By Sat Purkh Kaur Khalsa
When you see images of saints and sages, you often see a mala in their hand. So which came first, do you think? The saint or the mala meditation? The chicken or the egg? I can’t say but Yogi Bhajan was always running a mala while teaching, while meeting with students, in business meetings. And for myself, my mala has saved my grace more than once in business meetings when things weren’t going my way, or I was becoming impatient. Run the beads, chant the name, slow the breath and be the victor.
Malas have been used by every religious tradition, so there must be something to it. My first experience with a “mala” was creating prayer ties for a vision quest I was embarking on above the hills of Ojai, California. I sat for days, weeks, placing a pinch of tobacco into a tiny square of cloth, saying a prayer, and then folding, twisting and tying it onto the line with all the many others. In this way, I created my very own mala of 408 “beads” which became my only shelter during my three days on the mountain. And essentially this is how malas work: the prayer we offer as we pass the beads between our fingers shelters us from our own neurosis, our duality, our straying thoughts, our emotions and brings us back again and again to the name—the reality within.
Malas take us both deeper into reality and also shield us from becoming too engrossed in maya’s play. For example, Yogi Bhajan suggested running a mala while you watched a movie so that the mind doesn’t become too immersed in the fantasy. You can also use your mala to go very deep into a meditation. One recent example for me was practicing the Miracle Mantra: Guru Guru Wahe Guru Guru Ram Das Guru (5 times on a breath) in a group. We had decided to complete 100 malas or just over 1000 repetitions of the mantra. It took just over three hours to complete and the mala kept our minds focused and alert to the present moment.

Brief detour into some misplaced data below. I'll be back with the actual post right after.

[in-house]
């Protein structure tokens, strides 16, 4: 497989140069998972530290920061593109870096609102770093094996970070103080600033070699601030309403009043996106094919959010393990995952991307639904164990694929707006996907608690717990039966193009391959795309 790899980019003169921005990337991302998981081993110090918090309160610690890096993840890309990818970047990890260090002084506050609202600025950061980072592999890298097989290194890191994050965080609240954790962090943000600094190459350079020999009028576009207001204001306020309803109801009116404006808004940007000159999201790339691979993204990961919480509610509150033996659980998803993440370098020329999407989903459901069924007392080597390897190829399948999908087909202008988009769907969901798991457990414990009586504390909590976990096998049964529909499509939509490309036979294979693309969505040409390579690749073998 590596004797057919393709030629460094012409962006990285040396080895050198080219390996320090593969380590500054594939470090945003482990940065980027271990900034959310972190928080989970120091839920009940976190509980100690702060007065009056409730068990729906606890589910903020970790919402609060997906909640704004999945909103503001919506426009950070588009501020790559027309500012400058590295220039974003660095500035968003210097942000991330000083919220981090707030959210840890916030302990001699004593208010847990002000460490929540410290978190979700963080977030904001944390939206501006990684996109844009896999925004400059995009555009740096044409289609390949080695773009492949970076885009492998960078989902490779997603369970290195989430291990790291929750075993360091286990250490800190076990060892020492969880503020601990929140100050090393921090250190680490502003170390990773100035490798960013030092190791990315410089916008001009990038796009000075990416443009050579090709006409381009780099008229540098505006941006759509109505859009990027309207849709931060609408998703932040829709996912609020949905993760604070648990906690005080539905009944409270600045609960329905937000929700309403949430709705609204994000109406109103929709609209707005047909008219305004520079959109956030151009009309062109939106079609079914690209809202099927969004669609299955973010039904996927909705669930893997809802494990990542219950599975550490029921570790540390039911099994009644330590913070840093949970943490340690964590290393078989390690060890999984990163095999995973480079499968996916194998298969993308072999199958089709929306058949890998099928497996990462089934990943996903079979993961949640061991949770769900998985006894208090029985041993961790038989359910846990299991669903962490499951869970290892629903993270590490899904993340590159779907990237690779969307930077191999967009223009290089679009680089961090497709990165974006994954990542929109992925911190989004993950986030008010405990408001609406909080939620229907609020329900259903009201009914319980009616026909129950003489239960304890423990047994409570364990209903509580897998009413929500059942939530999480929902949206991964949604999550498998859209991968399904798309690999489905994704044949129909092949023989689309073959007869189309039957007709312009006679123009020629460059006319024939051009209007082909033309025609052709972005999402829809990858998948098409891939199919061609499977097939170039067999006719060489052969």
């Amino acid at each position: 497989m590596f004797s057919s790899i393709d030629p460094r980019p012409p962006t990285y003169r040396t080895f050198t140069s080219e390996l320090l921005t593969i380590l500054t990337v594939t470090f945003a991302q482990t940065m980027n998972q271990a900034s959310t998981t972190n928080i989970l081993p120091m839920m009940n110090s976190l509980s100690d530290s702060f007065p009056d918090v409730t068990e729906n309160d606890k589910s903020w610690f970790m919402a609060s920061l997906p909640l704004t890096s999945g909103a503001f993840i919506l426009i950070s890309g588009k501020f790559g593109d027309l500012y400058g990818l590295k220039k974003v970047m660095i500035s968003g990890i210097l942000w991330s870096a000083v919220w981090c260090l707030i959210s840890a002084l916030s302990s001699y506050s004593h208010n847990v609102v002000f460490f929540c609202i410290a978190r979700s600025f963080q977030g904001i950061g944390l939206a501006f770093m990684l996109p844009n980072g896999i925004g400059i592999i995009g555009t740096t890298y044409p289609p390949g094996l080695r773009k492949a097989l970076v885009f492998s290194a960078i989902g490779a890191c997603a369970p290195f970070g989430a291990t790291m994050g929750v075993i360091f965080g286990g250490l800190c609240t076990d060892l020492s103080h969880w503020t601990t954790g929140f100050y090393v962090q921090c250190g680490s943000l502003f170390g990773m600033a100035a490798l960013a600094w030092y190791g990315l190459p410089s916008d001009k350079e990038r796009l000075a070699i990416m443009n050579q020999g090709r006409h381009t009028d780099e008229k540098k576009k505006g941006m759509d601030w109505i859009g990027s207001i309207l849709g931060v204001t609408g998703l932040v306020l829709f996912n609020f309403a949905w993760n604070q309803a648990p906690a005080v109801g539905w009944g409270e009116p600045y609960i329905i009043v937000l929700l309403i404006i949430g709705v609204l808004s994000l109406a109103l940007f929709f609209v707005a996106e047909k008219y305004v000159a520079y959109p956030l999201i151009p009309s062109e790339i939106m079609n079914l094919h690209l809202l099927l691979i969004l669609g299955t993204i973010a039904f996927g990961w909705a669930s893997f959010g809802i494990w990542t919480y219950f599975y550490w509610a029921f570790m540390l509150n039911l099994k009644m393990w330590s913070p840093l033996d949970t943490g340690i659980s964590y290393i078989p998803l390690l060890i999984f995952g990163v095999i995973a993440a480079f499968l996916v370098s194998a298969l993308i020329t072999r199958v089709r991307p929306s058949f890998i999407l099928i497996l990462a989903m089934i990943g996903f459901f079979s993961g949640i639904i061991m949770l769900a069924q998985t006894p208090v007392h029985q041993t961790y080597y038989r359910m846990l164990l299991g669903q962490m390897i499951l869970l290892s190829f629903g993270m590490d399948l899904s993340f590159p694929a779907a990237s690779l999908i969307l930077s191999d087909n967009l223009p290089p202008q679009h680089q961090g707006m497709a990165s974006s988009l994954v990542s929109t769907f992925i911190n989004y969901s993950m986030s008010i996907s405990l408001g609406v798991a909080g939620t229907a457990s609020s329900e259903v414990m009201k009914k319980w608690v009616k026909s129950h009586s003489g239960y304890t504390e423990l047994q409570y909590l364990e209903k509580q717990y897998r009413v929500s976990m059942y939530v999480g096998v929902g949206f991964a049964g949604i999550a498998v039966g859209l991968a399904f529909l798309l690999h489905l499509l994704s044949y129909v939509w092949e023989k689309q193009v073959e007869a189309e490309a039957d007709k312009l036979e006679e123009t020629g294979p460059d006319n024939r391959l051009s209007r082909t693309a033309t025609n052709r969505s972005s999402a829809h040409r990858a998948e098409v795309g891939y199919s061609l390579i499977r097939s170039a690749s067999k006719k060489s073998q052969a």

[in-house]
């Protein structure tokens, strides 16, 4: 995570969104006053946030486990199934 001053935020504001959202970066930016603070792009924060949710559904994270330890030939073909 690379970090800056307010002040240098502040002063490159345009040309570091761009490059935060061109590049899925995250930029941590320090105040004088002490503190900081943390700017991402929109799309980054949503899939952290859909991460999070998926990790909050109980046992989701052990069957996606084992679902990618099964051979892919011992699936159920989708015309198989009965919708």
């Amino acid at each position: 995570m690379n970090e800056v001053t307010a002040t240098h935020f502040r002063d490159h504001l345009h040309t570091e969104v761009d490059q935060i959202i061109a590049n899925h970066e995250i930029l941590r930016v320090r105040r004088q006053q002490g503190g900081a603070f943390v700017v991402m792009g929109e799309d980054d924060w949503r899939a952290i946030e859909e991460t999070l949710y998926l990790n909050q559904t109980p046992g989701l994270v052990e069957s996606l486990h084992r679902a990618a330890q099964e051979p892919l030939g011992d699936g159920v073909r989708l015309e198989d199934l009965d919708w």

If you find yourself in a situation where you don’t have your mala with you, but you still need the support of that ritual movement and recitation of the name under your breath or silently in your mind, simply use your fingers: each joint becomes its own bead upon the mala that is your hand. I like to move in a spiral shape toward the center and out again, but you can simply just move from fingertip to fingertip and recite Sat Naam or Wahe Guru or Ram or Jesus, or whatever name liberates you and delivers you to peace and ease.
Remember: it’s the prayer that makes the mala. Yes, the beads have certain qualities depending on the stone or metal they are made from, but it is the simple, humble act of running the beads that makes it work. A beautiful, even priceless mala, is worth nothing until it is running between the fingers of the devotee.
A student of sound for more than 20 years, she integrates the Naad into her music, teaching, and healing practices. She has studied with some of the great Sound practitioners in the West: David Hykes, Shanti Shivani, and Pandit Mukesh Desai and is also influenced by the Shabad Guru—the sound current in the Sikh tradition. Her music focuses on using sound to move the body, the mind and the breath toward powerful transformative experiences that uplift the individual and serve the soul.
A writer, editor, poet, singer and songwriter—and a pretty good cook, too—Sat Purkh is a KRI Certified Kundalini Yoga Instructor and Practitioner as well as a Professional Trainer in the KRI Aquarian Trainer Academy. Sat Purkh joined the KRI staff in 2006 and was instrumental in the development of the Level Two Teacher Training curriculums. Currently she serves as Curriculum Coordinator for The Kundalini Research Institute’s Immersion Level One Teacher Training, offered annually each August. She has five albums of sacred music, Nectar of the Name, Beautiful Day: The Aquarian Sadhana, Queen Be: The Goddess Within, Love & Other Miracles, and Another Beautiful Day: Live Aquarian Sadhana; she is also the author of Everyday Grace: The Art of Being a Woman, an introduction to the Women’s Teachings of Yogi Bhajan. She’s currently completing her sixth album, One: Light, Love, Life. She lives with her husband, Abhai Raj, their two cats, Fatty and Slim, and their dog, Vinnie.